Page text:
US wary of Chinese proposal to end war in Ukraine




Washington [US], February 27 (ANI): The US is wary of the Chinese proposal to end the war in Ukraine as Beijing is offering a bogus path to peace, weighing arms sales to Russia, and showing an increasing appetite for confrontation with the democratic world, reported Radio Free Europe/Radio Liberty (RFE/RL).

Beijing is offering a bogus path to peace, weighing arms sales to Russia, and showing an increasing appetite for confrontation with the democratic world.

Released by China on February 24 to coincide with the one-year anniversary of Russia’s invasion, the 12-point proposal calls for an end to Western sanctions against Moscow, setting up humanitarian corridors for the evacuation of civilians, ensuring the regular export of Ukrainian grain, security guarantees for Russia, and calls against the use of nuclear weapons, reported RFE/RL.

The 12-point proposal pitches a gradual de-escalation of hostilities that would pave the way for peace talks.

But, China’s call for a truce between Russia and Ukraine quickly faced scrutiny as it appeared to reaffirm Beijing’s position that the West is fueling the conflict while seemingly offering Moscow a reprieve, reported RFE/RL.

"Beijing is speaking to a global audience with this paper," Raffaello Pantucci, a senior fellow at the S. Rajaratnam School of International Studies in Singapore, told RFE/RL.

"But for China to seriously push for peace, they would have to tell Moscow things they don’t want to hear, and there is no evidence that (Beijing) has ever told Russia to step back -- either behind the scenes or in front of the cameras."The proposal also included language that appeared to be directed at the West, including calls to end the "Cold War mentality" toward the conflict and warning against "expanding military blocs," which are terms the Chinese Foreign Ministry has used in the past to refer to what it views as Washington’s interference in other countries’ affairs and the growth of the NATO military alliance.

A separate senior EU official told RFE/RL that the proposal should be seen in the context of China looking to appear as "a leader of the ‘Global South’ and as a peace promoter," adding that "Europe is not wooed" by the Chinese initiative.

The Chinese call for a truce comes after a year of Beijing looking to present itself as a neutral party to the war -- rejecting Western attempts to get China to condemn Russia’s war in Ukraine, reported RFE/RL.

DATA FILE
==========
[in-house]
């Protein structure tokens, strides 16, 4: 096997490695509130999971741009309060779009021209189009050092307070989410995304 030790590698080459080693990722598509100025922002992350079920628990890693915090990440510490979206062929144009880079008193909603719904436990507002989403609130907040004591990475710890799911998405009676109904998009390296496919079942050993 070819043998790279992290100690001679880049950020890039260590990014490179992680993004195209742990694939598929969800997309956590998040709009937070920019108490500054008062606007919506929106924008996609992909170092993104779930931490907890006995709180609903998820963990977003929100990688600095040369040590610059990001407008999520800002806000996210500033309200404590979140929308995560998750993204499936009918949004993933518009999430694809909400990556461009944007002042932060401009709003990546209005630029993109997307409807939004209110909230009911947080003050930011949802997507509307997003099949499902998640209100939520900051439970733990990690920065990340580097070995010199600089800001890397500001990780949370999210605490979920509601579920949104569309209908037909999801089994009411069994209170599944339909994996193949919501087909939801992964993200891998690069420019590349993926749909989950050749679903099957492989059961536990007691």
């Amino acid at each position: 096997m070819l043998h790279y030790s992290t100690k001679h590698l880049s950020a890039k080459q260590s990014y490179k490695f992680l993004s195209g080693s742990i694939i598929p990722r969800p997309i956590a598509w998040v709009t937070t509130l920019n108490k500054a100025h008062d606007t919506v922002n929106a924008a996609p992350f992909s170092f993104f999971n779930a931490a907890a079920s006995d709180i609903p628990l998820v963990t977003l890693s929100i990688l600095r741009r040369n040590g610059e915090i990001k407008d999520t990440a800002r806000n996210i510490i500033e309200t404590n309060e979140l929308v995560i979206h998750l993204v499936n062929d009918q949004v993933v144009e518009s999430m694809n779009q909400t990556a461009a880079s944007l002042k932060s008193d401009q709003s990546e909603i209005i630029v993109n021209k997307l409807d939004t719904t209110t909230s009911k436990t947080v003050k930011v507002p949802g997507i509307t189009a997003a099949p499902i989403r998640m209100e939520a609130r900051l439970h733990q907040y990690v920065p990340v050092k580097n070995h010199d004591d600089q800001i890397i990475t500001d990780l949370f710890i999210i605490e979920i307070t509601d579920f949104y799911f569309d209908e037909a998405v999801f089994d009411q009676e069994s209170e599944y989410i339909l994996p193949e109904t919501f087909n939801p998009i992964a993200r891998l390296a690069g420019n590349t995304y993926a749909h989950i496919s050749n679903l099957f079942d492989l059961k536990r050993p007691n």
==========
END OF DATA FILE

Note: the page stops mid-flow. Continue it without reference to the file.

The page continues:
Throughout the war, Beijing has carefully avoided any bold moves to help Russia that would lead to Western backlash while simultaneously deepening cooperation with Moscow. This has included providing crucial economic and diplomatic support for Russia, such as buying up Russian energy and parroting Moscow’s narrative of the war in its media and at international forums like the United Nations.

On February 23, Beijing also abstained -- for the fourth time -- from a UN vote demanding that Russian forces withdraw from Ukraine.

Meanwhile, reactions to the proposal have ranged from critical to muted, reported RFE/RL.

Speaking to CNN shortly after the paper was released, US National Security Adviser Jake Sullivan dismissed much of the proposal’s contents, saying it could have stopped "at point one, which is to respect the sovereignty of all nations.""Ukraine wasn’t attacking Russia. NATO wasn’t attacking Russia. The United States wasn’t attacking Russia," he added. "Russia’s aims in the war were to wipe Ukraine off the map, to absorb it into Russia."The Chinese paper also comes amid rising tensions between Beijing and Washington and accusations that China is considering supplying military equipment to Russia.

The claim has been raised by US officials multiple times recently, and The Wall Street Journal reported that Washington is considering releasing intelligence on the alleged arms transfer.

The German magazine Der Spiegel also claimed in a report published on February 23, citing unnamed sources, that Moscow was negotiating with a Chinese company about supplying large quantities of strike drones.

Chinese officials haven’t commented on the Der Spiegel report but have strongly rejected the US claims, with Foreign Ministry spokesman Wang Wenbin saying, "The US side isn’t qualified to point fingers at China or order China around, and we never accept the (United States) criticizing Sino-Russian relations." (ANI)

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